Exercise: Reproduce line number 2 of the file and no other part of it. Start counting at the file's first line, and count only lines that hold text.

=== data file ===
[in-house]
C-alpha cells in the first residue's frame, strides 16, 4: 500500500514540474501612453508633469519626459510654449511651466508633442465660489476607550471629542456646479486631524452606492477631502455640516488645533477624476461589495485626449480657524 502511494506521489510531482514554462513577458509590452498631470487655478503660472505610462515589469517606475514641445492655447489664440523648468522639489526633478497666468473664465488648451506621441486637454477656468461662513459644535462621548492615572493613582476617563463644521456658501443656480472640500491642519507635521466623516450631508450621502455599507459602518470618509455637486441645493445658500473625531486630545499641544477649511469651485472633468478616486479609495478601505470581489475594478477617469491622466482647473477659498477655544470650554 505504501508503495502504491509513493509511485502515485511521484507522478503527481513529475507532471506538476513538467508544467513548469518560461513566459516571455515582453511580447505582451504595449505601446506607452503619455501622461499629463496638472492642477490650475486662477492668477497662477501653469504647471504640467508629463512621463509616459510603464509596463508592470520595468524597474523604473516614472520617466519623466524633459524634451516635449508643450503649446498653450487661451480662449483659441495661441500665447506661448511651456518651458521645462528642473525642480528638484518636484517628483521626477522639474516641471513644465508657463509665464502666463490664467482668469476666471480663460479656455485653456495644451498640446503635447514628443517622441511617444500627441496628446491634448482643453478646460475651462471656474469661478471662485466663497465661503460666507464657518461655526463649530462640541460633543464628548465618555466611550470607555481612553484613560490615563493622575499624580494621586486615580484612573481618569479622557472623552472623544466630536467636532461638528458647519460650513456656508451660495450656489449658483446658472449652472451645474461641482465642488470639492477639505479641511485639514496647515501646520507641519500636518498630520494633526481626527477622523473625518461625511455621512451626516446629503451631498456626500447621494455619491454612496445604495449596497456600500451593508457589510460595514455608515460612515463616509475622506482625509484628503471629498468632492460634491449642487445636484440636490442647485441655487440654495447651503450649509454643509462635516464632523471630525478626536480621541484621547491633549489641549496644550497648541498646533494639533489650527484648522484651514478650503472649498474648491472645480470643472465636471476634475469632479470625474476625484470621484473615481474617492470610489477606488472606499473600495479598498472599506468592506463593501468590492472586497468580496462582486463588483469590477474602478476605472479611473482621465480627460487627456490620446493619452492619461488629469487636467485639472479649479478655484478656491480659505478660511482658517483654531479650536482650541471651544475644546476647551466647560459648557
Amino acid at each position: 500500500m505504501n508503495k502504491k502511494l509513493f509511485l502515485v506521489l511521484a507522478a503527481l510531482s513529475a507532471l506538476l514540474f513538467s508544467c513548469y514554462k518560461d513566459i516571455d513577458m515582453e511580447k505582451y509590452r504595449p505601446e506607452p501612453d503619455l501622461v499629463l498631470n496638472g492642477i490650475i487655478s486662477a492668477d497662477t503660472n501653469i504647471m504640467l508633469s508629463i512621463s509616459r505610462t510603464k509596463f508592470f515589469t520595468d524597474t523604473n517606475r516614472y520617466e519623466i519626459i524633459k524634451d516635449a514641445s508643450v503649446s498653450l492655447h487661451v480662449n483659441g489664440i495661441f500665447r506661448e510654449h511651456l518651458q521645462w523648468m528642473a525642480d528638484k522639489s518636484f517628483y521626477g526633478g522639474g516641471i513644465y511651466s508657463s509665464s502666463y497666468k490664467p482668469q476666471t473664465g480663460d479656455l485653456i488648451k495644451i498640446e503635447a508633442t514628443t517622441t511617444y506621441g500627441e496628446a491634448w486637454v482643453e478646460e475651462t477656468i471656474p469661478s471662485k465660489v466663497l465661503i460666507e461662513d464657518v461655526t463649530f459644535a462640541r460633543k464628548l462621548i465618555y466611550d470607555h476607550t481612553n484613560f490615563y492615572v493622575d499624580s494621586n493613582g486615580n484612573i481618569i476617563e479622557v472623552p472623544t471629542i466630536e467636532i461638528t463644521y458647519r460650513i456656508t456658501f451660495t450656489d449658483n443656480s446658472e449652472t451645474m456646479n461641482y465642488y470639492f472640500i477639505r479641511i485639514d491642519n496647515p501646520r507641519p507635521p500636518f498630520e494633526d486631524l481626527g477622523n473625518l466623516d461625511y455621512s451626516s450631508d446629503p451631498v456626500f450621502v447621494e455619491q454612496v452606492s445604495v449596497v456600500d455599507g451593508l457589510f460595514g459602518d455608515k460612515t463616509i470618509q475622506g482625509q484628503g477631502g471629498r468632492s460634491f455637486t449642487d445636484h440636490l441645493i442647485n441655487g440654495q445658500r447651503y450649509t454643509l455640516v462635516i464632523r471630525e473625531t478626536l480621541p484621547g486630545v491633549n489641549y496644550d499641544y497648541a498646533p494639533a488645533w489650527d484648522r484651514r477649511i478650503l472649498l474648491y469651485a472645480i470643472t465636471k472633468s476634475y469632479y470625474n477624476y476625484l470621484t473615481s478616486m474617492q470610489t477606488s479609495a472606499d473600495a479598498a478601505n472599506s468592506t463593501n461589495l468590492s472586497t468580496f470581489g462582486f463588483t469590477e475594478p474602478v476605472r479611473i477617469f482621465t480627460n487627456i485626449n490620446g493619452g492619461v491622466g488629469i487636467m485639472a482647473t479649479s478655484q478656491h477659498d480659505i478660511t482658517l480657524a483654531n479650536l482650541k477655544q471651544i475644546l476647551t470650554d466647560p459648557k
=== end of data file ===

C-alpha cells in the first residue's frame, strides 16, 4: 500500500514540474501612453508633469519626459510654449511651466508633442465660489476607550471629542456646479486631524452606492477631502455640516488645533477624476461589495485626449480657524 502511494506521489510531482514554462513577458509590452498631470487655478503660472505610462515589469517606475514641445492655447489664440523648468522639489526633478497666468473664465488648451506621441486637454477656468461662513459644535462621548492615572493613582476617563463644521456658501443656480472640500491642519507635521466623516450631508450621502455599507459602518470618509455637486441645493445658500473625531486630545499641544477649511469651485472633468478616486479609495478601505470581489475594478477617469491622466482647473477659498477655544470650554 505504501508503495502504491509513493509511485502515485511521484507522478503527481513529475507532471506538476513538467508544467513548469518560461513566459516571455515582453511580447505582451504595449505601446506607452503619455501622461499629463496638472492642477490650475486662477492668477497662477501653469504647471504640467508629463512621463509616459510603464509596463508592470520595468524597474523604473516614472520617466519623466524633459524634451516635449508643450503649446498653450487661451480662449483659441495661441500665447506661448511651456518651458521645462528642473525642480528638484518636484517628483521626477522639474516641471513644465508657463509665464502666463490664467482668469476666471480663460479656455485653456495644451498640446503635447514628443517622441511617444500627441496628446491634448482643453478646460475651462471656474469661478471662485466663497465661503460666507464657518461655526463649530462640541460633543464628548465618555466611550470607555481612553484613560490615563493622575499624580494621586486615580484612573481618569479622557472623552472623544466630536467636532461638528458647519460650513456656508451660495450656489449658483446658472449652472451645474461641482465642488470639492477639505479641511485639514496647515501646520507641519500636518498630520494633526481626527477622523473625518461625511455621512451626516446629503451631498456626500447621494455619491454612496445604495449596497456600500451593508457589510460595514455608515460612515463616509475622506482625509484628503471629498468632492460634491449642487445636484440636490442647485441655487440654495447651503450649509454643509462635516464632523471630525478626536480621541484621547491633549489641549496644550497648541498646533494639533489650527484648522484651514478650503472649498474648491472645480470643472465636471476634475469632479470625474476625484470621484473615481474617492470610489477606488472606499473600495479598498472599506468592506463593501468590492472586497468580496462582486463588483469590477474602478476605472479611473482621465480627460487627456490620446493619452492619461488629469487636467485639472479649479478655484478656491480659505478660511482658517483654531479650536482650541471651544475644546476647551466647560459648557